ASG selects RJ Mitte for Gator of the Year


Aleäa Reyes

RJ Mitte, selected as the 2016 Gator of the Year, visited Allegheny College on Wednesday, April 6, 2015 to speak about living with a disability and his career.

Allegheny Student Government selected RJ Mitte, best known for his role as Walter White Jr. on the television show “Breaking Bad,” as the Gator of the Year for 2016. He spoke in Shafer Auditorium on Wednesday, April 5.

Mitte, born Roy Frank Mitte III, travels for a cumulative 10 months of the year to do speaking events at various locations. Born with cerebral palsy, Mitte spoke about living with the disability as well as how he got his start in the television industry.

ASG President Haley Riley, ’16, said that the Gator of the Year is always a high profile speaker.

I think the biggest thing that people can walk away with…is that you don’t have to accept what’s happening. There are a lot of people in this world who feel helpless. They accept that fate.

— RJ Mitte

“[They’re] chosen for their activism or notoriety through which they embody the ideals presented in our statement of community,” Riley said.

ASG Chief of Staff Sofia Kaufman, ’17, said ASG selected Mitte to support Allegheny’s statement of community, which is the college’s promise to create “an inclusive, respectful and safe residential learning community that will actively confront…harassment and discrimination,” according to the Allegheny website.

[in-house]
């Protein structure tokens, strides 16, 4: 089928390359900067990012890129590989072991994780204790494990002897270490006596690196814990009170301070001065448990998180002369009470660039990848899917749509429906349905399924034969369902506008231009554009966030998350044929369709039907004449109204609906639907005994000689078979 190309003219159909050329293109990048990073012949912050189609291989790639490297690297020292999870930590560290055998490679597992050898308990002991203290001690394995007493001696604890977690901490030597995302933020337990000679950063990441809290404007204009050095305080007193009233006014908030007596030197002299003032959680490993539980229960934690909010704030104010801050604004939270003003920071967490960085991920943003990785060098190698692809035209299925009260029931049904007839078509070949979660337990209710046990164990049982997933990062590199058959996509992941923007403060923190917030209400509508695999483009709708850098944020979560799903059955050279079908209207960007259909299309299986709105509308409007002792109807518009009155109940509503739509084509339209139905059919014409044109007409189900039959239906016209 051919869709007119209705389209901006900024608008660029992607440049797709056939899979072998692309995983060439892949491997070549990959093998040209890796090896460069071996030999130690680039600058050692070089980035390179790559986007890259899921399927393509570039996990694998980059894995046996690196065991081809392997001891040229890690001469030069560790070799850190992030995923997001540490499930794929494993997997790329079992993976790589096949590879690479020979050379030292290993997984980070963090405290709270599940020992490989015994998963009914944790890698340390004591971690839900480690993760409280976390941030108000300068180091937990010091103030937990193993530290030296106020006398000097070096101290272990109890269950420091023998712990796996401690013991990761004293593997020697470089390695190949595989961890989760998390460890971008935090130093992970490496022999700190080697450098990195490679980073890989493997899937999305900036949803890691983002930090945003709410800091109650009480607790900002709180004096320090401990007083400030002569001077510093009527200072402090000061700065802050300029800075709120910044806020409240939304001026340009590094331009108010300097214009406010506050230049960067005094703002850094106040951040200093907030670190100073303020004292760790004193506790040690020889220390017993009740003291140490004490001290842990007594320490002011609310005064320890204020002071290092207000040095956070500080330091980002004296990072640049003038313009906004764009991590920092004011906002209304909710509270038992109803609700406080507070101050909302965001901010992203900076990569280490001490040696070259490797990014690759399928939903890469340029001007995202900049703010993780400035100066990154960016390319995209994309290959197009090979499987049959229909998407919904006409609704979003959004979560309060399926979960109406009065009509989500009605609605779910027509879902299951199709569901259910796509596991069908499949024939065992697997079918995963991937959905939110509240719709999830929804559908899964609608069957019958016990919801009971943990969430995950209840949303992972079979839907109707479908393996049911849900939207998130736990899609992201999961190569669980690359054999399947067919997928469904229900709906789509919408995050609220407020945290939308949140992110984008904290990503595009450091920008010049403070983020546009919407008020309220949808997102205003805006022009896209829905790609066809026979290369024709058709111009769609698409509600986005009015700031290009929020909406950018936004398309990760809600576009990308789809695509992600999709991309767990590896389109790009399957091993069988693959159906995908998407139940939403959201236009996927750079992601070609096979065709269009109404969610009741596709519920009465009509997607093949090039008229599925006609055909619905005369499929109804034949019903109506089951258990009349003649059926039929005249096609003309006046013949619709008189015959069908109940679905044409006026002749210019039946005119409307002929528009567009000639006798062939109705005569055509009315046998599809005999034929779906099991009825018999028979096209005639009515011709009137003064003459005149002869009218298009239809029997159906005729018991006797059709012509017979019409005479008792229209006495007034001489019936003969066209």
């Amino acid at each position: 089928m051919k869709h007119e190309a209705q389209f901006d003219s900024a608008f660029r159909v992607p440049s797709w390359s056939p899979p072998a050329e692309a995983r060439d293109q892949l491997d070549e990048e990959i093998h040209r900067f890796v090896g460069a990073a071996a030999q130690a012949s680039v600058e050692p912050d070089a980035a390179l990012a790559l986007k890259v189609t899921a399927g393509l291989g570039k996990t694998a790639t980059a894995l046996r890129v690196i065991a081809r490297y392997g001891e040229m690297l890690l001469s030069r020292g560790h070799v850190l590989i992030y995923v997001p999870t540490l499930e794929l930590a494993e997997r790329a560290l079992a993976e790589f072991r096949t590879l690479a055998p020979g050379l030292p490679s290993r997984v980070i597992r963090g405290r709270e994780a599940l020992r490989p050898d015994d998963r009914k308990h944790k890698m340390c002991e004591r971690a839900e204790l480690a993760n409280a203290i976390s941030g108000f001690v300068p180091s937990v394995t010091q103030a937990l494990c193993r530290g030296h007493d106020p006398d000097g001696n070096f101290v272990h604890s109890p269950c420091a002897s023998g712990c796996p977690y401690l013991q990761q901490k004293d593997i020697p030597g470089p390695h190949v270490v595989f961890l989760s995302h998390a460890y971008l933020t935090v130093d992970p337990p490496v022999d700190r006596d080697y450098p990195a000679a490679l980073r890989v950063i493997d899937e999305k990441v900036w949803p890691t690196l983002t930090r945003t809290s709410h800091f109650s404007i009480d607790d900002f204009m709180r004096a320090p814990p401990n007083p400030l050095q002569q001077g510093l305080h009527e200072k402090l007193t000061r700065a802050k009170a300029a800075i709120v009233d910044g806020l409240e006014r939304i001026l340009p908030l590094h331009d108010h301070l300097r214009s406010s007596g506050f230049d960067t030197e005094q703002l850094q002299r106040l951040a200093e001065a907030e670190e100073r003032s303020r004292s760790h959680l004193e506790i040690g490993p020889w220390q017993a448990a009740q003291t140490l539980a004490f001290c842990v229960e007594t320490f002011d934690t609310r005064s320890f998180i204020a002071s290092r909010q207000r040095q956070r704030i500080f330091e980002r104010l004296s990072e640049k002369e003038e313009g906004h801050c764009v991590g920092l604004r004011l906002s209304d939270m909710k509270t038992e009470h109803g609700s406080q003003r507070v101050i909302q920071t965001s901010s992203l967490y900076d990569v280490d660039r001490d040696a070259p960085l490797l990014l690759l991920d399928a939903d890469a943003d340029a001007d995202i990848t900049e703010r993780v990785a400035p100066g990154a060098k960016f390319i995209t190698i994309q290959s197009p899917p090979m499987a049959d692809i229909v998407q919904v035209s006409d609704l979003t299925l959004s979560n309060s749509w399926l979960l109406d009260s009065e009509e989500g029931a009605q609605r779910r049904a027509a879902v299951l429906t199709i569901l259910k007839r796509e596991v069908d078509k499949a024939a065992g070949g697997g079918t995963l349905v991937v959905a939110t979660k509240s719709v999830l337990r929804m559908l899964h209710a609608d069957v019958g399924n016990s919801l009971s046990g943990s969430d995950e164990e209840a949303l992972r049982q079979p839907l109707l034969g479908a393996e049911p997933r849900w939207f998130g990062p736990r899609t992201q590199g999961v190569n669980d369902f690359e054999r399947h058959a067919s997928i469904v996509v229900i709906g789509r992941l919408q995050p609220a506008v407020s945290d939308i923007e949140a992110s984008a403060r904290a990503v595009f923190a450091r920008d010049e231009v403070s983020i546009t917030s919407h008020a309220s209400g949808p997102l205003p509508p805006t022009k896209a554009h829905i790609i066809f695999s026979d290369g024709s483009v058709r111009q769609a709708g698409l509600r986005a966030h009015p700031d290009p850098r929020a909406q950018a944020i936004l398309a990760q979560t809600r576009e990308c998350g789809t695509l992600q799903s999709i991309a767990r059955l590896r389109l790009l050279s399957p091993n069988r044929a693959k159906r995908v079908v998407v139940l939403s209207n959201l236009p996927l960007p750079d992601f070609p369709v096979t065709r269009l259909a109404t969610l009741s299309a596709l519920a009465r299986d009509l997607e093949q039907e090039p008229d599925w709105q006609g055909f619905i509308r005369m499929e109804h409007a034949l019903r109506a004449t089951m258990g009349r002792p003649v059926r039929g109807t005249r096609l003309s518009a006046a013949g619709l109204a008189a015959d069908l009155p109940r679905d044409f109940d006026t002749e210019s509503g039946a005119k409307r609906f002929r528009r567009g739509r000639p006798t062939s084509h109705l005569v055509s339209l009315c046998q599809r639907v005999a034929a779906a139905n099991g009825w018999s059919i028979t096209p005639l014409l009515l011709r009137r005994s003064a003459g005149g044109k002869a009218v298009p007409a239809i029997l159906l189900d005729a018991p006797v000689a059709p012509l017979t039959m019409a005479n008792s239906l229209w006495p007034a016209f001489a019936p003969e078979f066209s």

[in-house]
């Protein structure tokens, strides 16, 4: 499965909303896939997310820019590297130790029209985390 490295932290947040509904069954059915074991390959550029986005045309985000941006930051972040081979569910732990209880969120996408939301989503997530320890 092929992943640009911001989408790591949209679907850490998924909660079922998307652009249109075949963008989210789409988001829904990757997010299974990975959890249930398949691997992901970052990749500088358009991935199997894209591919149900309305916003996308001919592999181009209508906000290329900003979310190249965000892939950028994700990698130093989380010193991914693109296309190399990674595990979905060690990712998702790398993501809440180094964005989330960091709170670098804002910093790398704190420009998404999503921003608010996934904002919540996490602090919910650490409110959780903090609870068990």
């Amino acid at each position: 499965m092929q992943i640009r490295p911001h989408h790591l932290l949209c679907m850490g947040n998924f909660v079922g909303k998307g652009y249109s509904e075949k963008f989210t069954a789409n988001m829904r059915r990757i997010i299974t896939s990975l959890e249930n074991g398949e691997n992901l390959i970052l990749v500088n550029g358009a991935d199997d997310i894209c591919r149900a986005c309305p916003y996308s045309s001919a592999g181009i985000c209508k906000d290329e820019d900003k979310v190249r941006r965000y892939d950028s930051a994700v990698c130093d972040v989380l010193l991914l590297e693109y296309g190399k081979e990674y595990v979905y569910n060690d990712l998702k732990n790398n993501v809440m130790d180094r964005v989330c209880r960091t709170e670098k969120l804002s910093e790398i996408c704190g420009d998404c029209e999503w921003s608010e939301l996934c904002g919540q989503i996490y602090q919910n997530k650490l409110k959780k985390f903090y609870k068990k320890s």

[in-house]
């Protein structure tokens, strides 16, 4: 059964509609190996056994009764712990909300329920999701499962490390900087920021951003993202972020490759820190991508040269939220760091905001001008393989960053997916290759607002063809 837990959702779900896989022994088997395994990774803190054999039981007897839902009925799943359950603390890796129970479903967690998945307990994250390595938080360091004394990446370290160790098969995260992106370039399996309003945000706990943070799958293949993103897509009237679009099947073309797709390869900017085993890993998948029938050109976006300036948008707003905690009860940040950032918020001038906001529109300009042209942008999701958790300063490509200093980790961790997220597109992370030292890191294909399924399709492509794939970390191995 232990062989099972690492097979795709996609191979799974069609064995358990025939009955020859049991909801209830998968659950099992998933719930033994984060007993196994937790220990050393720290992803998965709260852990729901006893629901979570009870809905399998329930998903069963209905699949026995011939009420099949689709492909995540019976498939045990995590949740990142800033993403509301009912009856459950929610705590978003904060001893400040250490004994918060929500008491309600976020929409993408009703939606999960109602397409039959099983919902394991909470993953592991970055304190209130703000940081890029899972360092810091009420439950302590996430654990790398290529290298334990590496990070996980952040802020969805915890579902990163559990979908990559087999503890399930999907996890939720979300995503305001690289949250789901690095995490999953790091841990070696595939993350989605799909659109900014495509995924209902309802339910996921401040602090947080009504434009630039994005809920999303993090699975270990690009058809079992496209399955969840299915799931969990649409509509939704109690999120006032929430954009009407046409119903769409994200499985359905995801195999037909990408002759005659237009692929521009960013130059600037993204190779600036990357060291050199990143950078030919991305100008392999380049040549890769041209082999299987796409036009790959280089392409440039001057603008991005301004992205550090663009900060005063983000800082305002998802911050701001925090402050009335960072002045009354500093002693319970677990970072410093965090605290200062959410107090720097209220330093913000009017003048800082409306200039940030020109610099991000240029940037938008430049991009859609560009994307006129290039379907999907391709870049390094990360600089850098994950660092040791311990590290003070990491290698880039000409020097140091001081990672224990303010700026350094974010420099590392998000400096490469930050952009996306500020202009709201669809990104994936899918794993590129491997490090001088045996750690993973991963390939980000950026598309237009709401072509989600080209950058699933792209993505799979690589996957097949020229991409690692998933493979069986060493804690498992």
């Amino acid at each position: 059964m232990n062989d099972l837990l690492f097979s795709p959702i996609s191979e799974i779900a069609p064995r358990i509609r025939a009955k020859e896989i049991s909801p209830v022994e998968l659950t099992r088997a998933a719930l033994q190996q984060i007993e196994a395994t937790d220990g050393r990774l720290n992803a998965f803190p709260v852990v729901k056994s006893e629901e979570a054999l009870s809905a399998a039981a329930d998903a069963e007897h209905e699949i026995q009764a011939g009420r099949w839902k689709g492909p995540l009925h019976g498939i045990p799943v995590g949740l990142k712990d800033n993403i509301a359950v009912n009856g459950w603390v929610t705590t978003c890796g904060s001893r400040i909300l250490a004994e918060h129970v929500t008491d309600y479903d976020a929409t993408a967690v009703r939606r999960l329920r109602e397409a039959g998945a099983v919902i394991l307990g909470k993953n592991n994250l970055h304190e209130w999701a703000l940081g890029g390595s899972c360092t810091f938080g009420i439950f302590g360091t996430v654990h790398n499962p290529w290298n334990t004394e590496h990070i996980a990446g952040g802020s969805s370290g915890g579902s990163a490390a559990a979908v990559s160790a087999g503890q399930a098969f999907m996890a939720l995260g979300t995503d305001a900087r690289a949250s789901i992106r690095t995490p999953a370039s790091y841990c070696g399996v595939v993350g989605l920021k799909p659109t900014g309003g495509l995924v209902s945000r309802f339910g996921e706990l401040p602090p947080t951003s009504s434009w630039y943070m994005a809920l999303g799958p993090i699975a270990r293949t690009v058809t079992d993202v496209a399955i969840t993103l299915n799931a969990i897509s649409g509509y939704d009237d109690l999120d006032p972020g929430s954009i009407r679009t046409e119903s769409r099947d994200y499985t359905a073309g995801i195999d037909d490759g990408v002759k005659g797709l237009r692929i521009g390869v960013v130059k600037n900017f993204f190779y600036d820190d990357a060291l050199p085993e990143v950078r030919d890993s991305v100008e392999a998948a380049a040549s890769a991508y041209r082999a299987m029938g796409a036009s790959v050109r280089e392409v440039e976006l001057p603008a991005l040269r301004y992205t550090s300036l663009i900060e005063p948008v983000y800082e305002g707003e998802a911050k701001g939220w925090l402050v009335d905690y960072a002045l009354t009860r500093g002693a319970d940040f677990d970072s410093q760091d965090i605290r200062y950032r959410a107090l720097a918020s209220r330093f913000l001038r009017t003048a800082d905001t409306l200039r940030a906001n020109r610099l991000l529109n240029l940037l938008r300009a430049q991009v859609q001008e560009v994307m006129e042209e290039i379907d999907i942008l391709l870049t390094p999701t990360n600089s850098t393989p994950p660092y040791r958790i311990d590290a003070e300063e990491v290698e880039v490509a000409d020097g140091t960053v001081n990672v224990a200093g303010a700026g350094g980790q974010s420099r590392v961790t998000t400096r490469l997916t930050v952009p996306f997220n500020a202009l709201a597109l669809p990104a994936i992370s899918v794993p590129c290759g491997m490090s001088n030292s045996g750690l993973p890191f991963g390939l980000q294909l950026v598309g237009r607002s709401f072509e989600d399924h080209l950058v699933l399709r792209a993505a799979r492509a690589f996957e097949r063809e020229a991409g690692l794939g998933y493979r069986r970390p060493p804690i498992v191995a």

“I think it’s important to have people speaking on these issues. In keeping with our statement of community, there needs to be more awareness of the issues,” Kaufman said.

One of the biggest themes of Mitte’s speech was the importance of always striving toward self-improvement. His public speaking was one way in which he hoped to grow as a person.

“I do quite a bit of public speaking. This started as a way to get me more comfortable with crowds,” Mitte said.

Mitte said that the greatest obstacles people generally face are weaknesses in their own personality traits, and it is their responsibility to growfrom them.

“My obstacles, I find, definitely vary, none of them involving my disability,” Mitte said.

Kyle Donnelly, ’17, said he enjoyed Mitte’s take on disability.

“I really liked how…he said kind of that everyone has a disability, whether mental or physical,” Donnelly said. “And that he defined a disability as anything that stops you from being who you’re supposed to be.”

Mitte said that the best way to get through obstacles is to be willing to step out of your own comfort zone and fight for what you want no matter what. He said it is best not to let other people push their fears onto you.

“I think the biggest thing that people can walk away with…is that you don’t have to accept what’s happening,” Mitte said. “There are a lot of people in this world who feel helpless. They accept that fate.”

When it comes to disability being portrayed in the media, Mitte said that there are mixed results. According to Mitte, the problem often lies in characters who are entirely defined by their disability.

“You shouldn’t need to highlight anything about a disability. You should just show someone as they are,” Mitte said. “People are very visual creatures. When we see something, we immediately judge it.”

Mitte’s character on “Breaking Bad” also had cerebral palsy, and Mitte said viewers likely recognized Walt Jr. by his crutches first, and then by his actual character. After becoming familiar with him, the viewers would have known Walt Jr. by who he was, not the crutches he used.

“We need more realism,” Mitte said. “We want reality. We want truth.”